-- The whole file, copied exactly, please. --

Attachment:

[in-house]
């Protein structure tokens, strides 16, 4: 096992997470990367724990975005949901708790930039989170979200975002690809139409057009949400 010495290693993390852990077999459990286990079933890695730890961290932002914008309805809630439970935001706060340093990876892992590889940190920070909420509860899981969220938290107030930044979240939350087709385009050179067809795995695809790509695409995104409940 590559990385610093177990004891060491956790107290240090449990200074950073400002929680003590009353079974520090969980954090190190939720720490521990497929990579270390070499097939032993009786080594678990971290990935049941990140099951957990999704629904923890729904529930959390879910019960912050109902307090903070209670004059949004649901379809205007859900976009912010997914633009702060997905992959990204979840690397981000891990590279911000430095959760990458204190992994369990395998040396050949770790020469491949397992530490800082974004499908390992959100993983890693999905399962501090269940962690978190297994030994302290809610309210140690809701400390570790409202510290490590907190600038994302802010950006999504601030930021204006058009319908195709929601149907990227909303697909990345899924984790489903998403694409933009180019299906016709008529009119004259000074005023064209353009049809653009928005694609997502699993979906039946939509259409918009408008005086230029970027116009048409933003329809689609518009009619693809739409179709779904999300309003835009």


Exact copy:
[in-house]
């Protein structure tokens, strides 16, 4: 096992997470990367724990975005949901708790930039989170979200975002690809139409057009949400 010495290693993390852990077999459990286990079933890695730890961290932002914008309805809630439970935001706060340093990876892992590889940190920070909420509860899981969220938290107030930044979240939350087709385009050179067809795995695809790509695409995104409940 590559990385610093177990004891060491956790107290240090449990200074950073400002929680003590009353079974520090969980954090190190939720720490521990497929990579270390070499097939032993009786080594678990971290990935049941990140099951957990999704629904923890729904529930959390879910019960912050109902307090903070209670004059949004649901379809205007859900976009912010997914633009702060997905992959990204979840690397981000891990590279911000430095959760990458204190992994369990395998040396050949770790020469491949397992530490800082974004499908390992959100993983890693999905399962501090269940962690978190297994030994302290809610309210140690809701400390570790409202510290490590907190600038994302802010950006999504601030930021204006058009319908195709929601149907990227909303697909990345899924984790489903998403694409933009180019299906016709008529009119004259000074005023064209353009049809653009928005694609997502699993979906039946939509259409918009408008005086230029970027116009048409933003329809689609518009009619693809739409179709779904999300309003835009």